Exclusive: small business adviser eyes law firm acquisitions as part of push into legal services

Kelly: market is crying out for this

A company that currently provides small businesses with accountancy and HR advice is set to move into legal services, with an alternative business structure (ABS) application and the acquisition of law firms likely, Legal Futures can reveal.

ClearSky’s aim is to become a single point of call for all services a small business requires. It will offer unlimited advice on everyday business law matters, such as employment and property, on an annual contract. The accountancy service costs from £95 to £245 a month, and HR service £55 or £95 a month, depending on the service level.

It would look to partner with other practices to handle more complex legal work, such as mergers and acquisitions, and litigation.

ClearSky is part of Optionis, which also owns employment organisation Parasol and recruitment technology company Silverline.

Optionis managing director Derek Kelly told Legal Futures that ClearSky is to design and test the concept over the next six months and, if it proves successful, roll it out next spring. The company’s usual approach when it scales up an operation is to acquire “one, two or three small practices strategically around the UK” to augment remote advice, he said. This would necessitate an ABS application.

He said ClearSky would be testing whether it could attract 3-5,000 clients to service on a regular basis; ClearSky Accounting, which has offices in Warrington, London and Poole, has grown from 1,400 clients to 3,600 over the past two years.

Mr Kelly said there are significant cross-selling opportunities with the other ClearSky divisions as small business owners want “one source of trusted advice… If they trust us to give them accountancy advice, why would they not trust us to give them legal advice?”. It is “a logical step” for ClearSky and one with little risk – “we’ve got the client base and we’ve got the delivery model”, he said.

He argued that high street law firms are too expensive, and clients are put off by the open-ended nature of hourly billing. Further they are set up in a way that is more convenient to the lawyer than the client; ClearSky is “organised to [the client’s] convenience”, and is open until 8pm and on Saturdays.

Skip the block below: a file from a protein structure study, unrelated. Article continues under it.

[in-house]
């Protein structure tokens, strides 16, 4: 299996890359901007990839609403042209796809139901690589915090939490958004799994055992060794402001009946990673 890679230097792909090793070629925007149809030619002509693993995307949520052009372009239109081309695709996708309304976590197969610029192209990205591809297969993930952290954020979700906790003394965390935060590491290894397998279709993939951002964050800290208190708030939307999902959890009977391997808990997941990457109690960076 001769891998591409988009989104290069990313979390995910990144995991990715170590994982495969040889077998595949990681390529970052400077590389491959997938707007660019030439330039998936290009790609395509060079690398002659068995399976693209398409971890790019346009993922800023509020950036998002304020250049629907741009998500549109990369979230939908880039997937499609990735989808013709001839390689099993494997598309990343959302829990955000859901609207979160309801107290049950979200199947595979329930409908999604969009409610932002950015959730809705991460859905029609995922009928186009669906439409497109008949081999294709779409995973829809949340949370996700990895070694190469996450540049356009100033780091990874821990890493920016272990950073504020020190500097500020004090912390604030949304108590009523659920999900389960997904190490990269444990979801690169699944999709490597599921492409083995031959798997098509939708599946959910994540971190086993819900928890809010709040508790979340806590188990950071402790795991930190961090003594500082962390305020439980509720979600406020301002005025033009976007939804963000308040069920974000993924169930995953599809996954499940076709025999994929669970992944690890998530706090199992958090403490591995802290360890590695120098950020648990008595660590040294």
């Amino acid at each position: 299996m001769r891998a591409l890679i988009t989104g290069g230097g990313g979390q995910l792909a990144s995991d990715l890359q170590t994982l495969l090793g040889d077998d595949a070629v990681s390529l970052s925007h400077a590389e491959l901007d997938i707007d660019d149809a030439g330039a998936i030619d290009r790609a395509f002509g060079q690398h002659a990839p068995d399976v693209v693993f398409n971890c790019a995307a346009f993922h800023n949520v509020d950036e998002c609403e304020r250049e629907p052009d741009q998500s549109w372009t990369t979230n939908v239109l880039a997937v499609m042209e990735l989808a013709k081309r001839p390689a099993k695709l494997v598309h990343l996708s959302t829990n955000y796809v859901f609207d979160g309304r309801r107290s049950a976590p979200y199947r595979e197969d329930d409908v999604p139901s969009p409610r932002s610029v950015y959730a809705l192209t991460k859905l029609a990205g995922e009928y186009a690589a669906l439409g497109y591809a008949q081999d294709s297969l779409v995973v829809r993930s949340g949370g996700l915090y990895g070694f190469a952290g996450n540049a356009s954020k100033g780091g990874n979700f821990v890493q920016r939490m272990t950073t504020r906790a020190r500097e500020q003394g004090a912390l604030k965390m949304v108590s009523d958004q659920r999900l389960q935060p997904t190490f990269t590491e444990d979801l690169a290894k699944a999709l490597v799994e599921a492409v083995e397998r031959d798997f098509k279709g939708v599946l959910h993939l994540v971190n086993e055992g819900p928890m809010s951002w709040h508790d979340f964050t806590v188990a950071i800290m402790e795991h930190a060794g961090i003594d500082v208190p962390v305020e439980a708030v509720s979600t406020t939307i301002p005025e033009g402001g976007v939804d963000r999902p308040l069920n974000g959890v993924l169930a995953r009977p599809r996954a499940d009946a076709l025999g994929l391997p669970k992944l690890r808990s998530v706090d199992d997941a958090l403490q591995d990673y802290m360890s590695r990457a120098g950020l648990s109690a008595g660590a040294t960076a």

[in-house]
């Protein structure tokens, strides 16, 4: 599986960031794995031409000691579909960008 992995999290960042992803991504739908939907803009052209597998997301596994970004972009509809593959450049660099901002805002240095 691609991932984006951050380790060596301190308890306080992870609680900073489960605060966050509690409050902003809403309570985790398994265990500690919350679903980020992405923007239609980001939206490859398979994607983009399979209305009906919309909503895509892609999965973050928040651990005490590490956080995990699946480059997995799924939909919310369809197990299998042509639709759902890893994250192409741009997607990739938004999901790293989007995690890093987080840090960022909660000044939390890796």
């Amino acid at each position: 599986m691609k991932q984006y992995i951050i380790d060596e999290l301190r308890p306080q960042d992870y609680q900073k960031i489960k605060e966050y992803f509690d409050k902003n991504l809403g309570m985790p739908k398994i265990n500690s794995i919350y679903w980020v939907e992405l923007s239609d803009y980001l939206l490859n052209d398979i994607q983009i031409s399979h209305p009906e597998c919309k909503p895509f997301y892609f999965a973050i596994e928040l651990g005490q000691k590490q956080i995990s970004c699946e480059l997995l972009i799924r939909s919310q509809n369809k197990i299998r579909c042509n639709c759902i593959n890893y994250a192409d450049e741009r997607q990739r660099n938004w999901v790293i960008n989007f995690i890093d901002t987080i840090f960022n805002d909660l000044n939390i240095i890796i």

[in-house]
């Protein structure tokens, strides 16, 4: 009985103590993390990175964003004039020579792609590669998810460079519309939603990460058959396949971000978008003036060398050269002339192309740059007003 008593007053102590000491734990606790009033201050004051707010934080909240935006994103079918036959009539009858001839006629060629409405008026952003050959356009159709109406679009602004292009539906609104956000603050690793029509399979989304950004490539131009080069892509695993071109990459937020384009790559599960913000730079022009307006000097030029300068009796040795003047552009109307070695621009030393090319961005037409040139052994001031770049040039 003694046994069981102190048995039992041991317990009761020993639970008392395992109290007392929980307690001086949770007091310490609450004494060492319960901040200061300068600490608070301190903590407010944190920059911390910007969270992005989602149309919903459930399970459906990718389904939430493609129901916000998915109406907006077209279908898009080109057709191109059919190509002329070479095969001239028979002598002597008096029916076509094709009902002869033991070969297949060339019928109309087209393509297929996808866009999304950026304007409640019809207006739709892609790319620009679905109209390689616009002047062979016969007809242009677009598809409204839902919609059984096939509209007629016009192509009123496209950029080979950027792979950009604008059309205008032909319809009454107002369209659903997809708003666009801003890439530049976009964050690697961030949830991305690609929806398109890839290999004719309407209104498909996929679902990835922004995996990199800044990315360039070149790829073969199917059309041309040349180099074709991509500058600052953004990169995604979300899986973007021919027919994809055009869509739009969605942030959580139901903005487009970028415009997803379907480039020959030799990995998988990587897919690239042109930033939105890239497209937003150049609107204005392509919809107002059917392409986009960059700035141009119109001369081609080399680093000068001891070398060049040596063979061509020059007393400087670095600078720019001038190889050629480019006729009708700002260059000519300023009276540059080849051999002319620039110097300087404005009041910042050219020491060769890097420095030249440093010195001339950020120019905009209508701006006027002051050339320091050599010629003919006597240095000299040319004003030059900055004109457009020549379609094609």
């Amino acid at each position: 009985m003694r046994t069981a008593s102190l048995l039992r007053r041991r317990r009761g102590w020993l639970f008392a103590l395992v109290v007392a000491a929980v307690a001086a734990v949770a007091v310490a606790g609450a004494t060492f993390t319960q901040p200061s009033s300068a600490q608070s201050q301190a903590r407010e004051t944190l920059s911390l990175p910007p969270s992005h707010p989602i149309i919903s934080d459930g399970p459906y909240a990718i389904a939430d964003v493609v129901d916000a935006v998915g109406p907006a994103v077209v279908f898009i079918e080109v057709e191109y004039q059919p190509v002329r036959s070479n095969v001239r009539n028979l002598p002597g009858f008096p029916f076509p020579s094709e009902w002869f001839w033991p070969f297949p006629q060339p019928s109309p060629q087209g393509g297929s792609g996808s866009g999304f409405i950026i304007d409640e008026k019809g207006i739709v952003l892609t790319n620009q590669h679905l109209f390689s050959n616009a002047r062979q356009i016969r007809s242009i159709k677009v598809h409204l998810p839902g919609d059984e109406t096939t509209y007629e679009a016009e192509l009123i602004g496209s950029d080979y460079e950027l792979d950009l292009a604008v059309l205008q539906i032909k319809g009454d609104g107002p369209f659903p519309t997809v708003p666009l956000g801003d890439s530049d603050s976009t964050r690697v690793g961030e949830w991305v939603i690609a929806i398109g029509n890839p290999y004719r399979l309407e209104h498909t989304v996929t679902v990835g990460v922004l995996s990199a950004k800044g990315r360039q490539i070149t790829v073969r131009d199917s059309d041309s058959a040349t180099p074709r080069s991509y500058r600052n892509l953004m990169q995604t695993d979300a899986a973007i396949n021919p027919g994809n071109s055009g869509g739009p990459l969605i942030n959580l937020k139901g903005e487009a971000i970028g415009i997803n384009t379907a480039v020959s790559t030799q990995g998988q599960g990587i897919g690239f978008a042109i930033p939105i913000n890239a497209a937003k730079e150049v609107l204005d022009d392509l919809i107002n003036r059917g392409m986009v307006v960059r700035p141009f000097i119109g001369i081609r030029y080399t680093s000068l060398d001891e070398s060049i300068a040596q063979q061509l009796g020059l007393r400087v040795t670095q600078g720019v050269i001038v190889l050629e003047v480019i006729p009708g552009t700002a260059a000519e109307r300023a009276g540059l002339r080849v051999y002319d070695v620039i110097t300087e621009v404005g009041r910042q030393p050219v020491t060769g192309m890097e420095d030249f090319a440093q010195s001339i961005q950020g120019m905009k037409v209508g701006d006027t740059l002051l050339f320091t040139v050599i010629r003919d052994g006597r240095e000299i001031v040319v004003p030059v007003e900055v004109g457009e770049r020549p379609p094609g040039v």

Mr Kelly said for many business owners, face-to-face advice is not that important. The experience with ClearSky Accountancy is that “not many people want to see you – they just want the advice”.

“I think the market is crying out for this,” Mr Kelly continued. “It’s a great time to be getting into it.”

Optionis is planning to grow by launching or acquiring other new businesses as well, including niche tax services.



    Readers Comments

  • There really are no green fields. The market leaders in this sector – contractors freelancers and ‘IR35 refugees’ such as Brookson, Gabem, etc have been looking to migrate up from their ‘one-man-band’ market for a long time. They actually pose a much higher threat to the accountancy and payroll markets than the legal one – but this industry was born out of IT and construction contractors having their lives made a misery by heavy handed regulation from HMRC and a succession of sledgehammers applied to some very small nuts over a decade ago. Once again, most lawyers were not only largely unaware of the issue but even those that were could do little to help – these are by definition typically very small clients. It took fighting funds and class action defences through groups like the PCG to get the matter taken seriously and frankly HMRC were very heavy handed throughout.

    The more interesting issue currently is how, while these valiant entrepreneurs were being slated , litigated against and roundly harassed throughout the noughties, it turns out that not only were many of the journalists reporting the issue within the BBC using the same approach, but even many of the top brass within Whitehall – as the saying goes – you really couldn’t make it up.

    Is this a challenge to the High St law firms? Not really – as where were they when the help was need over a decade ago? Once again a real meetable legal need was tackled only through concerted DIY action.

    The solution – should HMRC choose to accept it – is for them to see the reputable and if need be certificated suppliers of contractor services such as Parasol as inside the tent, not tax evaders. Were they to delegate or certificate the management of tax collection processes to them through their umbrella services which cover many tens of thousands of complex and micro traders, not only would the tax take be higher, but the costs significantly lower than the current approach.

    And this would free them up to tackle the borderline avoidance cases in the hundreds which are emerging in West London right now…

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